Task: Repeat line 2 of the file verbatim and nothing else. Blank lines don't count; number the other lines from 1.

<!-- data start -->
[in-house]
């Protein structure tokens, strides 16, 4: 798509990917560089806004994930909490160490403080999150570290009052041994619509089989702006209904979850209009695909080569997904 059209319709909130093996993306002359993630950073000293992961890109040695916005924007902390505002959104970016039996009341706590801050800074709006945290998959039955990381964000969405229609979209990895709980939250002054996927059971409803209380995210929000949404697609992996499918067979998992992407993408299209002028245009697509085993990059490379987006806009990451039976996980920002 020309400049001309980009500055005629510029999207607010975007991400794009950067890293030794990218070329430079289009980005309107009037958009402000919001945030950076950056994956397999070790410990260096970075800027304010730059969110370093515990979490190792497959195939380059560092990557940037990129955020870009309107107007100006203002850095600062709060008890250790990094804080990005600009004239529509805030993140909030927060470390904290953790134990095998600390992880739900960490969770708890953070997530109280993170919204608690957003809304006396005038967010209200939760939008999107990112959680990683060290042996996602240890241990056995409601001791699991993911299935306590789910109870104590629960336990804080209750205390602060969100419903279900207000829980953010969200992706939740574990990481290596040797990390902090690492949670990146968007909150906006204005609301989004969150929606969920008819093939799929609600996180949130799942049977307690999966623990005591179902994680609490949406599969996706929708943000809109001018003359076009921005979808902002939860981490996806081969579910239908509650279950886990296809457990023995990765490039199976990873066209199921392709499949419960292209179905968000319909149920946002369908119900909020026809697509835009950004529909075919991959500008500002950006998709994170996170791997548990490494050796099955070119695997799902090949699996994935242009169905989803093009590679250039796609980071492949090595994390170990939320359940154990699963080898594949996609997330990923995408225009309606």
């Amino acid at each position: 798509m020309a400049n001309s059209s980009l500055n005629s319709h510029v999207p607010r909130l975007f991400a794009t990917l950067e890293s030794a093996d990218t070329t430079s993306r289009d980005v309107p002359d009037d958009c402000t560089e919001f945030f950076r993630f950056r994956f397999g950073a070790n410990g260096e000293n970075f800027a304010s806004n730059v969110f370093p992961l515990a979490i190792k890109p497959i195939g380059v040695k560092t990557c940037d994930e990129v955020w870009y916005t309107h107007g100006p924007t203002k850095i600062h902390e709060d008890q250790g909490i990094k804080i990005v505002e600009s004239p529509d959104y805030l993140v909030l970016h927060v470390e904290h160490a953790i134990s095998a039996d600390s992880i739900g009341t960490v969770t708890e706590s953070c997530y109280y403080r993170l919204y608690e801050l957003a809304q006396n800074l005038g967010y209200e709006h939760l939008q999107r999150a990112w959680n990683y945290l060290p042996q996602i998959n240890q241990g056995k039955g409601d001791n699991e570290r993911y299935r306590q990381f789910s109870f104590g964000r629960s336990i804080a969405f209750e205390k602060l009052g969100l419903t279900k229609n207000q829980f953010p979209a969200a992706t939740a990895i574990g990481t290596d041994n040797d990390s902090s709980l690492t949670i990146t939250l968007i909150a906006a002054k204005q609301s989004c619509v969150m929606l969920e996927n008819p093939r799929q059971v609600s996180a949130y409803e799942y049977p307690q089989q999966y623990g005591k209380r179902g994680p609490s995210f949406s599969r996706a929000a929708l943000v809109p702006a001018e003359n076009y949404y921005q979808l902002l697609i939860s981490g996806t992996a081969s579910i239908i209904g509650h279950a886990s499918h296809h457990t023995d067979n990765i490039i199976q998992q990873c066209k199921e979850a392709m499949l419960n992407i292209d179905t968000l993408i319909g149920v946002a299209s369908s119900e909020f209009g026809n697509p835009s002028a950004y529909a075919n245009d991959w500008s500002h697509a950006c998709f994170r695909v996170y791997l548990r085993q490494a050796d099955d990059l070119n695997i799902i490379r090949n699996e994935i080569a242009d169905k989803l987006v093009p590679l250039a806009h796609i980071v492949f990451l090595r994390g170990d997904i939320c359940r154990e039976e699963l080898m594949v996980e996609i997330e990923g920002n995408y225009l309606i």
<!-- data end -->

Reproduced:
């Protein structure tokens, strides 16, 4: 798509990917560089806004994930909490160490403080999150570290009052041994619509089989702006209904979850209009695909080569997904 059209319709909130093996993306002359993630950073000293992961890109040695916005924007902390505002959104970016039996009341706590801050800074709006945290998959039955990381964000969405229609979209990895709980939250002054996927059971409803209380995210929000949404697609992996499918067979998992992407993408299209002028245009697509085993990059490379987006806009990451039976996980920002 020309400049001309980009500055005629510029999207607010975007991400794009950067890293030794990218070329430079289009980005309107009037958009402000919001945030950076950056994956397999070790410990260096970075800027304010730059969110370093515990979490190792497959195939380059560092990557940037990129955020870009309107107007100006203002850095600062709060008890250790990094804080990005600009004239529509805030993140909030927060470390904290953790134990095998600390992880739900960490969770708890953070997530109280993170919204608690957003809304006396005038967010209200939760939008999107990112959680990683060290042996996602240890241990056995409601001791699991993911299935306590789910109870104590629960336990804080209750205390602060969100419903279900207000829980953010969200992706939740574990990481290596040797990390902090690492949670990146968007909150906006204005609301989004969150929606969920008819093939799929609600996180949130799942049977307690999966623990005591179902994680609490949406599969996706929708943000809109001018003359076009921005979808902002939860981490996806081969579910239908509650279950886990296809457990023995990765490039199976990873066209199921392709499949419960292209179905968000319909149920946002369908119900909020026809697509835009950004529909075919991959500008500002950006998709994170996170791997548990490494050796099955070119695997799902090949699996994935242009169905989803093009590679250039796609980071492949090595994390170990939320359940154990699963080898594949996609997330990923995408225009309606």